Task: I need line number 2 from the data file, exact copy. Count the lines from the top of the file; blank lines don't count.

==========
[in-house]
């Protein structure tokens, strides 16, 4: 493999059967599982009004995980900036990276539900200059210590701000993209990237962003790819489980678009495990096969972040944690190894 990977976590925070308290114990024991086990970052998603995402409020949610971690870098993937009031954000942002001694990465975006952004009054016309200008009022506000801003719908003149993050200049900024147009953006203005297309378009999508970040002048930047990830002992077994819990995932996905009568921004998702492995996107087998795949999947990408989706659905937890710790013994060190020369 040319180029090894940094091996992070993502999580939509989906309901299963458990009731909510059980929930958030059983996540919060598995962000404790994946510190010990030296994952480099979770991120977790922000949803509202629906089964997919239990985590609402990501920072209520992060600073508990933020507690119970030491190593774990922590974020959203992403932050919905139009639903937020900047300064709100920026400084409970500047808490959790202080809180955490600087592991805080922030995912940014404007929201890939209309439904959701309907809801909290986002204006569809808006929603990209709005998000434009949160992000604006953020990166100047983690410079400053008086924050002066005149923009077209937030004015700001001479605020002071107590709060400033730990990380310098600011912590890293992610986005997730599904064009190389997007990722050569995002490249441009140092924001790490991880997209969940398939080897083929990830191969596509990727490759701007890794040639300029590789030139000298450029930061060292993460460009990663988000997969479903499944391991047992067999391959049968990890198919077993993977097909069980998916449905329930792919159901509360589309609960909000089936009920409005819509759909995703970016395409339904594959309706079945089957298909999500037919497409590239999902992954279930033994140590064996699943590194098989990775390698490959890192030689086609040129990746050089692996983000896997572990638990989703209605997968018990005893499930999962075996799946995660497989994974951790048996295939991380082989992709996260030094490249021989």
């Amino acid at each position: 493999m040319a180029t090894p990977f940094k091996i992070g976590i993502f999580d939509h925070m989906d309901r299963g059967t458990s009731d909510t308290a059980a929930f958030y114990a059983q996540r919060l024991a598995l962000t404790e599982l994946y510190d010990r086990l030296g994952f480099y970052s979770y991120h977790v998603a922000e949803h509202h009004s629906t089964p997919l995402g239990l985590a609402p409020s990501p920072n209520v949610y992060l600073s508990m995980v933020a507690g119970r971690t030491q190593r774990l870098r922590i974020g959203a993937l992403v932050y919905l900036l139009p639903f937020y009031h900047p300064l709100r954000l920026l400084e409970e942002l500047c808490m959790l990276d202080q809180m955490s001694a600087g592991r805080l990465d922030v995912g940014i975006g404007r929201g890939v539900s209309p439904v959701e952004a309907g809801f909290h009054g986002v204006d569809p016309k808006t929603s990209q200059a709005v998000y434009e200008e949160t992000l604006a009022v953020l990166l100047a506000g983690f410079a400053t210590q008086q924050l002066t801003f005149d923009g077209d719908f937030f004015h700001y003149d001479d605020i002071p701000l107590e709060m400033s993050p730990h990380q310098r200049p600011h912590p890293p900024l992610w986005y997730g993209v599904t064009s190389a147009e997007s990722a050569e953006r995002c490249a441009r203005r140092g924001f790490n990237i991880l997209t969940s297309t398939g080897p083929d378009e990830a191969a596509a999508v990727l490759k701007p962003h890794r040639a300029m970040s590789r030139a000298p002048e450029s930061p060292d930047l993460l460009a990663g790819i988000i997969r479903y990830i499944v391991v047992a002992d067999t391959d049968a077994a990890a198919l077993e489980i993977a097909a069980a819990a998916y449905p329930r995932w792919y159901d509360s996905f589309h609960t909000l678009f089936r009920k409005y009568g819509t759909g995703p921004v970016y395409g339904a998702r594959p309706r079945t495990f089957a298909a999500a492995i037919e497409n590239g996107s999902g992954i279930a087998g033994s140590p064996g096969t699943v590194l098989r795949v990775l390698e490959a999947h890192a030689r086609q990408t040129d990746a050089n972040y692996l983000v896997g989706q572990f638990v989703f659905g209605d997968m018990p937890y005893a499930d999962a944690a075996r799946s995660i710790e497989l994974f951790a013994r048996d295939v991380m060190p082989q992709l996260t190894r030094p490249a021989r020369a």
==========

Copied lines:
């Protein structure tokens, strides 16, 4: 493999059967599982009004995980900036990276539900200059210590701000993209990237962003790819489980678009495990096969972040944690190894 990977976590925070308290114990024991086990970052998603995402409020949610971690870098993937009031954000942002001694990465975006952004009054016309200008009022506000801003719908003149993050200049900024147009953006203005297309378009999508970040002048930047990830002992077994819990995932996905009568921004998702492995996107087998795949999947990408989706659905937890710790013994060190020369 040319180029090894940094091996992070993502999580939509989906309901299963458990009731909510059980929930958030059983996540919060598995962000404790994946510190010990030296994952480099979770991120977790922000949803509202629906089964997919239990985590609402990501920072209520992060600073508990933020507690119970030491190593774990922590974020959203992403932050919905139009639903937020900047300064709100920026400084409970500047808490959790202080809180955490600087592991805080922030995912940014404007929201890939209309439904959701309907809801909290986002204006569809808006929603990209709005998000434009949160992000604006953020990166100047983690410079400053008086924050002066005149923009077209937030004015700001001479605020002071107590709060400033730990990380310098600011912590890293992610986005997730599904064009190389997007990722050569995002490249441009140092924001790490991880997209969940398939080897083929990830191969596509990727490759701007890794040639300029590789030139000298450029930061060292993460460009990663988000997969479903499944391991047992067999391959049968990890198919077993993977097909069980998916449905329930792919159901509360589309609960909000089936009920409005819509759909995703970016395409339904594959309706079945089957298909999500037919497409590239999902992954279930033994140590064996699943590194098989990775390698490959890192030689086609040129990746050089692996983000896997572990638990989703209605997968018990005893499930999962075996799946995660497989994974951790048996295939991380082989992709996260030094490249021989």